From the twisted minds of Jasper Byrne and Curve Studios comes a survival horror tale that is as affordable as it is terrifying. Using retro 8-bit graphics and a killer sound set, Lone Survivor is a game that will have you quaking in your boots and loving every minute of it.
As you begin the game, you wake from some eerie dreams to what is now your reality. *You* are the lone survivor. It’s a story we’ve heard before; some unspecified event has caused the world as we know it to descend into catastrophy. Something has caused the people of the world to mutate into soulless, skinless caricatures of the human beings they once were. The vaguely shapeless look of the world and its inhabitants due to the retro looking graphics only serves to add to the terror, by allowing you to lend your own insecurities and vulnerabilities to the game.
The game play itself is really quite basic – you won’t have any trouble picking up on controls or refining lightning fast reflexes. The environment is 2D (a fitting match to the simple graphics). The emphasis in Lone Survivor is clearly on the haunting story line, which is told in text boxes that complement the style of the game.
You begin in your apartment, and soon decide to make your way out into the world in search of other survivors. You can walk from apartment to apartment, enter doorways, explore tunnels, etc., but there isn’t really any sort of rush for the most part. Instead, your skill is put to better use managing supplies and wending your way through endless hallways in search of answers, many of which are never fully understood. This is a game that sets out to mess with your head, and it succeeds in that quite handily. The fact that you can also replay the game in a quest to unravel more clues and uncover alternate endings only adds to the appeal of the game.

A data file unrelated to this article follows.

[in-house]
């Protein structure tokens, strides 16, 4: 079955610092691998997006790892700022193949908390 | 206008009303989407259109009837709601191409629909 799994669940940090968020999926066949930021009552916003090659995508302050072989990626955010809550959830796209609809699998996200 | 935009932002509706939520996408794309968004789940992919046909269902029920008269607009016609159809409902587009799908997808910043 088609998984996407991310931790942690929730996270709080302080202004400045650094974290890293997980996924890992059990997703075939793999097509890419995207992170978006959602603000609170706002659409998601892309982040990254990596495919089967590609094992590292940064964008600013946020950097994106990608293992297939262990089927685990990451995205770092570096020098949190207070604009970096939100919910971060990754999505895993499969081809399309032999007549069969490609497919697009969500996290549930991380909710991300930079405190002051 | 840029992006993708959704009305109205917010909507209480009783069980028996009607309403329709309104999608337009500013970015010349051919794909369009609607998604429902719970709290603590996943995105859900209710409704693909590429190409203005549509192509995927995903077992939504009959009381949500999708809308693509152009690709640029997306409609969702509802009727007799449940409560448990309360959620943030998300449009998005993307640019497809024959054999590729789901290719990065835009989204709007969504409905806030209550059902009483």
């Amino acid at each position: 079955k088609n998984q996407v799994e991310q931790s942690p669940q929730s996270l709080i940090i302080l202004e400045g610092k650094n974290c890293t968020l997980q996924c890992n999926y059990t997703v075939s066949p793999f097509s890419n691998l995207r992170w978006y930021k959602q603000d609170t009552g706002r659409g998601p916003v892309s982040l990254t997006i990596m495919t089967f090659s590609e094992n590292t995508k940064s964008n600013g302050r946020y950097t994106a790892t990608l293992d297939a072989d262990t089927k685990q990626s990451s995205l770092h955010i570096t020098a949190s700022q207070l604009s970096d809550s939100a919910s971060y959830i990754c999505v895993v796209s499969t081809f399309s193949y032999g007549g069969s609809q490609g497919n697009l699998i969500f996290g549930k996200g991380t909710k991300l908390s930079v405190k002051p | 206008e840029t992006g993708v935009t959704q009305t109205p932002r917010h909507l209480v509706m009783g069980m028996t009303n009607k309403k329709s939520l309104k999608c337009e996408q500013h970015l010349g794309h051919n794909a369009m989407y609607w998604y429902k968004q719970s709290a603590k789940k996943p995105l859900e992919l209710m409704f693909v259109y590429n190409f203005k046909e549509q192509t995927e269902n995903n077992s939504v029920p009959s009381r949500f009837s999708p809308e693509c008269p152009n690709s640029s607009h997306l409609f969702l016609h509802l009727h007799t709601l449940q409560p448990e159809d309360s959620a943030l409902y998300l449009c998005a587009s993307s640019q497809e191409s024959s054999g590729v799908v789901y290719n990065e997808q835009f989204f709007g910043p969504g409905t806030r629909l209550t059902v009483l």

Managing supplies will be a main factor in your style of play, and the choices you make have real consequences to how your game plays out. You are a surviving human being after the world has suffered a dire fate, but that doesn’t mean you don’t get peckish once in a while (or kind of all the time). You are often hungry, and must forage for food to keep yourself from suffering the dire consequences that would stem from passing out amongst the zombie hordes. You have a flashlight, which is super handy for exploring your environment. Unfortunately, the need to conserve batteries means you must use it sparingly or suffer the dark consequences.
You also get tired, requiring a trip back to your apartment for a nice lie down. Sleeping rejuvenates your character, but it also save the game, so heading back home for a quick nap is a task you’ll perform often. Two way mirrors scattered around the environments help you quickly morph back to your place, so while you will be working your way back and forth quite a bit, it’s not nearly as bad as it could be.
Lone Survivor is all about choices. You can avoid sleeping and eating for longer periods by resorting to popping the colorful pills you find in the medicine cabinet, but their effects on your tenuous grasp of reality are sketchy at best. You acquire a weapon fairly early in play, but a scarcity of ammunition make the use of stealth nearly always a better option. As the game instructs you, “There’s usually other ways around the situation than violence.”
Lone Survivor: The Director’s cut is that rare game that blends your own fears and insecurities, an eerie sound set and vague yet horrifying graphics into a psychological thriller that defines horror as a state of constant vulnerability, made all the more vibrant by the uncertainty of not knowing whether it is you who is crazy, or the world around you.